• Choose where you want to save your backup data. While you can use your optical drive, a DVD doesn't have enough space to back the system image that allows you to restore your existing system settings. You can also use an external hard drive, network-attached storage or a flash drive with sufficient space -- if you're backing up large files or using your system image, you'll want at least 10GB. If you're only backing up small files, such as text documents, you can probably get away with just a few gigabytes.

    • Select whether you want Windows to choose what directories are backed up, or whether you'd rather pick and choose. A custom setup allows you to remove resource-heavy folders if your backup location is short on space, as well as disable the system image, if necessary, for space issues. Click "Next" when done.

    • Click "Change Schedule" and select a time and frequency that works best for your needs. Select a time when you know the computer will be on; if you leave your computer on overnight, for convenience, choose a time during the night when you won't be using it.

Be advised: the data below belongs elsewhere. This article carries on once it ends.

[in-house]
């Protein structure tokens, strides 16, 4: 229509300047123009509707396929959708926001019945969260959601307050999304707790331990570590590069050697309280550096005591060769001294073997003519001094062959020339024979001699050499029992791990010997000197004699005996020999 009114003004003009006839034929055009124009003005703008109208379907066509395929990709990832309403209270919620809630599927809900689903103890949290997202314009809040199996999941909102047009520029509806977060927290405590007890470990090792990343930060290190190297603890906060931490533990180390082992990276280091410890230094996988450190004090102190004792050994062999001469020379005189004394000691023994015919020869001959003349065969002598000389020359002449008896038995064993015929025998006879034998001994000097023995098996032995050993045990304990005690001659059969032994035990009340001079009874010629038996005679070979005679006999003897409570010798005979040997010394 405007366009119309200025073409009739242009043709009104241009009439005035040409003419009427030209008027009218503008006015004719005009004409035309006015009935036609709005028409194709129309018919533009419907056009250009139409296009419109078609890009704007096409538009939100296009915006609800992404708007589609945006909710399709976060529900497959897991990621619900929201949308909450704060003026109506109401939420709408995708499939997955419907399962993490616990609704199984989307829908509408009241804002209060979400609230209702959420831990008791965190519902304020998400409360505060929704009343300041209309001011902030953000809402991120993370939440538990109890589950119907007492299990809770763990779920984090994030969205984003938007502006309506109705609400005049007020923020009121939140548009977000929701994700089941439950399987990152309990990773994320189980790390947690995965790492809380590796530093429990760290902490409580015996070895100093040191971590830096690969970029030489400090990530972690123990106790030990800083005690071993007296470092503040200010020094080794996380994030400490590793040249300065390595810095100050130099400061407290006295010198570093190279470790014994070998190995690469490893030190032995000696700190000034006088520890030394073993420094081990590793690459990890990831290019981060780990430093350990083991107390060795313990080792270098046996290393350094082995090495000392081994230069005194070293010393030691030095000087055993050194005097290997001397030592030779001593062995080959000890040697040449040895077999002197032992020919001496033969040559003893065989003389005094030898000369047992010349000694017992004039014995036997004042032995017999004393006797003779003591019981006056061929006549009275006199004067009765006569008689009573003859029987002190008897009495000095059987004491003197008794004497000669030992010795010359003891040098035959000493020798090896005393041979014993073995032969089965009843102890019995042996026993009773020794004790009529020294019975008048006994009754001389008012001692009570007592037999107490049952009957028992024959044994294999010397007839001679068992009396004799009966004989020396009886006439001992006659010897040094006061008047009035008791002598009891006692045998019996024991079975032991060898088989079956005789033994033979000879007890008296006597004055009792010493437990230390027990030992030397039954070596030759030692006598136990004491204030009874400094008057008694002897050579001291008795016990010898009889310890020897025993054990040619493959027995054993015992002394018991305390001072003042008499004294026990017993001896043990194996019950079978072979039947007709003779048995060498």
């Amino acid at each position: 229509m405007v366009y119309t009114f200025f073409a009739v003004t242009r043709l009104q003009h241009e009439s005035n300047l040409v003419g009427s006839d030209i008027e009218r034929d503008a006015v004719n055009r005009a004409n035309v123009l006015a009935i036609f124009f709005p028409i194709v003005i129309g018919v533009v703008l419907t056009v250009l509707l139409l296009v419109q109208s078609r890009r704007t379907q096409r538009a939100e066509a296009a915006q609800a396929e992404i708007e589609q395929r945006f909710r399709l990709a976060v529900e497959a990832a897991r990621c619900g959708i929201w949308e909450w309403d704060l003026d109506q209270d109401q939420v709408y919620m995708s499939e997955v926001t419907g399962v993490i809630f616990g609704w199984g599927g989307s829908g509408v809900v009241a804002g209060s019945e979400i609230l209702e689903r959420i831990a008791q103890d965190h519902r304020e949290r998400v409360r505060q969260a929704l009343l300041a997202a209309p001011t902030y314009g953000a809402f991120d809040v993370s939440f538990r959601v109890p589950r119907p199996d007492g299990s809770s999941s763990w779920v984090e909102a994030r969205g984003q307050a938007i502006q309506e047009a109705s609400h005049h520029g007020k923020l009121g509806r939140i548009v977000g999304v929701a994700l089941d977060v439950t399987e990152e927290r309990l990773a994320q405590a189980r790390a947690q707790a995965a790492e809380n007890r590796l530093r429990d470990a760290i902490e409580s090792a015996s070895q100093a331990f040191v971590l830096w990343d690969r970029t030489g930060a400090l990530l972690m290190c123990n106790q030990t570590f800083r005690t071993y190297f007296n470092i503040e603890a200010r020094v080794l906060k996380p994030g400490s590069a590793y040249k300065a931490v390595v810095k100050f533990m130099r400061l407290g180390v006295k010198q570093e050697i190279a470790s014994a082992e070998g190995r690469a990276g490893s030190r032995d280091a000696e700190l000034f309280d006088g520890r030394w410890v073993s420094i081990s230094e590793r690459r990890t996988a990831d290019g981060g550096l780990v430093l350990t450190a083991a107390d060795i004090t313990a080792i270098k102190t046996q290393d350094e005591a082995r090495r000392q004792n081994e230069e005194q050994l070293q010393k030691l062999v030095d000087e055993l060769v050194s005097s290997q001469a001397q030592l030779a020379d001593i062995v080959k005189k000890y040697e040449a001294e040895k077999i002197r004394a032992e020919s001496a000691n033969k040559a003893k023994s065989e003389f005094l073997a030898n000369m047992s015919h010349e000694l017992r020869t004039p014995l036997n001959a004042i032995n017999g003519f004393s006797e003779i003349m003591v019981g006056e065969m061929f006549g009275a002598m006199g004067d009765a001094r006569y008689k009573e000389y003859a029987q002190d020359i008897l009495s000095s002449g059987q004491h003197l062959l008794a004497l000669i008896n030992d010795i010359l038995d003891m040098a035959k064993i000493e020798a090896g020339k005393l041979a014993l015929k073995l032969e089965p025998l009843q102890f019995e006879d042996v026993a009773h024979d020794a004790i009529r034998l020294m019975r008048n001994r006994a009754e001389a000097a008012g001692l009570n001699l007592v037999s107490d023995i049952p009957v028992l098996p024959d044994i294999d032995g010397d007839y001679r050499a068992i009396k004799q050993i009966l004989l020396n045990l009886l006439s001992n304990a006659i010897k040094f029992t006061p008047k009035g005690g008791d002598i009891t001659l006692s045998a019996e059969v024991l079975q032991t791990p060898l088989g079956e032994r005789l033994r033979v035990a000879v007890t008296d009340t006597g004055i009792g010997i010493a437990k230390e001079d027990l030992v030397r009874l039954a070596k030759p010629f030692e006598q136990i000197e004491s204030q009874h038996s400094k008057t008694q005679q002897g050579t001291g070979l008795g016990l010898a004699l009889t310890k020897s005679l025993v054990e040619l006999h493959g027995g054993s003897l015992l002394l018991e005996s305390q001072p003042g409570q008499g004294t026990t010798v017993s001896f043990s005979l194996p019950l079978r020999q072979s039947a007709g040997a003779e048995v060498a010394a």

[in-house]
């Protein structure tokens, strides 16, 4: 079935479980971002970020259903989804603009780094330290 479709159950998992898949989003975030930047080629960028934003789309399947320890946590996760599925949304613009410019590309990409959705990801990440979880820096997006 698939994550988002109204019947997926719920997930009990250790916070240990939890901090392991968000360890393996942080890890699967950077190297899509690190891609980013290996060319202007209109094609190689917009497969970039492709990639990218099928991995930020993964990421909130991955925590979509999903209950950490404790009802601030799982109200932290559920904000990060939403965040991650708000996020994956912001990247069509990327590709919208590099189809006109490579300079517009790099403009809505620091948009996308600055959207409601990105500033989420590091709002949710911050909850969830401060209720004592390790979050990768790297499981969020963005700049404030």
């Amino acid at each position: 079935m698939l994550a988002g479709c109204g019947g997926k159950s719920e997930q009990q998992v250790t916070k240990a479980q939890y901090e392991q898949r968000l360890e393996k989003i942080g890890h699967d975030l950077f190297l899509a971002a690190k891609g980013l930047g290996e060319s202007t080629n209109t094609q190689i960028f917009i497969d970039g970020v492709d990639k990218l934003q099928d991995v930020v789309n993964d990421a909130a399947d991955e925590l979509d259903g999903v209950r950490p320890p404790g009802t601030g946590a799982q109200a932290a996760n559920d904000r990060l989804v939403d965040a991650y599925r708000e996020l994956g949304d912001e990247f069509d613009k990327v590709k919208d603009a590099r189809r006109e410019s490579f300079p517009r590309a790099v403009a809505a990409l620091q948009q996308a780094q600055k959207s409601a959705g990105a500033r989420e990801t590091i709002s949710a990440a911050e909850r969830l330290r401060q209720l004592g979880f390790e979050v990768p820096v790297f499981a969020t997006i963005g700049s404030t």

• Click "Save Settings and Run Backup," then "Back Up Now" to start your first backup and save your backup options. Backing up can take several minutes or up to an hour, depending on what you're backing up. Once completed, you can remove your external source.

    Using Task Scheduler for Reminders

    • Click "Start | Control Panel | System and Security | Administrative Tools," then choose the "Task Scheduler" tool.

    • Select "Create Basic Task" in the Actions pane on the right side of the screen.

    • Enter a name and description for your task, click "Next" and select the trigger for your task at the same frequency as your backups. If you're running a monthly backup, for example, set a monthly reminder prior to the backup time. Click "Next," then choose the time and day for your alert.

    • Select "Display a Message" or "Send an Email," depending on whether you want to receive an email or have a popup message reminding you to connect an external drive or disc.

    • Enter the settings for your message -- either the mail settings or the contents of your displayed message.